Automated testing makes the whole testing process easy and fast.
Record and replay testing make that process easier and quicker.
Record and Replay, otherwise known as codeless automation, is a way to run tests without programming knowledge.
Record and replay testing has been around for quite some time, but people are getting used to it now, though it’s been quite a ride.
In this blog, I’ll be talking about what Record and Replay testing is and why it developed a bad reputation.
What is Record and Replay Testing?
Record and record testing is a type of automated testing where the tool records the activity of the user and then imitates it.
These tools let the tester hit record and manually go through the real-user actions of a pre-scripted test case. When the tester is done, the tool will have created a script that can automatically run those exact same actions automatically.
Record and Replay is the lightweight solution for test automation. The value is the most prominent for teams that are still transitioning from mostly manual testing to include some automation in order to speed up testing and help integrate it earlier in the software development lifecycle.
Few ways Record and Replay is good for:
- Individuals with little or no programming knowledge
- Filling in the gaps of Selenium tests and transitioning from mostly manual testing
- Lightweight automation for smaller tests
- Non-technical roles doing one-off tests
- Teams where members outside of QA take part in some testing
Why Did Record and Replay Testing Get a Bad Reputation?
The issue is that application code, especially UI code, can change frequently. In that situation, record and replay tests break often, negating any time savings over just going with manual testing.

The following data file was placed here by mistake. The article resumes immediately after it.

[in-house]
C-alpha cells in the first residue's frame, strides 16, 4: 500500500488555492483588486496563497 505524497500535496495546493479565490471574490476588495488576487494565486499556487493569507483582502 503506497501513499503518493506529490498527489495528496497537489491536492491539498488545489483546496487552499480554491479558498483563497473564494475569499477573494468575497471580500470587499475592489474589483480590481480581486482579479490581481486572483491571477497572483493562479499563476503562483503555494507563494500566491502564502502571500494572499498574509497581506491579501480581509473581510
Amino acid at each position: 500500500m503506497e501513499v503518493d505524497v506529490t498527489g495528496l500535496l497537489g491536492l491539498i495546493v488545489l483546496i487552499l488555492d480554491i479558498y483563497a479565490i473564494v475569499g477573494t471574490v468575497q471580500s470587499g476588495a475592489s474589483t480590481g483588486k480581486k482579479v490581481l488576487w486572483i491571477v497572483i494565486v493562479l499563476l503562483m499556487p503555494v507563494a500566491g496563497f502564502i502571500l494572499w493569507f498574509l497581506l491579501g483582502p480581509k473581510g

Unless your developers make changes only rarely, using record and replay will leave you with a pile of fragile test automation scripts and often duplicate lines of code, images, and objects each time they execute.When this duplication generates a lot of extra code, it also makes it harder to debug failing scripts.
In other words, the tool records more than simply the steps you take. It’s difficult to understand what part of the code belongs to the test steps and what is the extra data the tool collects.
Some more issues with record and replay testing:
1. Very high maintenance cost
These tools often store procedural steps or create procedural code. Procedural tests are a problem because even minor changes can require that all your tests need to be updated or rerecorded. This largely defeats the purpose of having automation in the first place. In many cases the cost of maintenance outweighs any realized value.
2. Limited test coverage
The main thing to understand about record & replay tools is that they typically follow the exact steps you recorded, no more, no less. That means these tests typically do little more than basic navigation testing. Navigation testing is important, but navigation testing alone is pretty low value automation. You are also typically limited to just testing against the user interface.
3. Poor understanding of the tools
Most testers have an incomplete understating of what exactly these tools are doing. This can lead to huge gaps in your test coverage. I have found the testers that typically use these tools assume the tools are do things, like verify a page actually loaded, that they are not doing.
4. Poor integration
These tools by and large don’t integrate well with your SDLC process. They typically have their own interface and test runners. This often means you need to manually kick off tests. This can also mean tests need exclusive control over the machine they are running on, which means the tester running the tests doesn’t do much to do while the tests are running. Once you do have test results they are often in a flat file or “fancy” report format that follows a custom format for that specific tool. These custom formats make uploading the results to your test management or build tool challenging.
So what are they good for?
Record and replay tools are good for getting one’s feet wet in test automation, but the files created are extremely large, they execute slowly, and get slower over time, if they work at all
says Hector Diaz de Leon, a test automation expert and development engineer.
We can say that it’s not something you should be using for tests you expect to last for the long haul.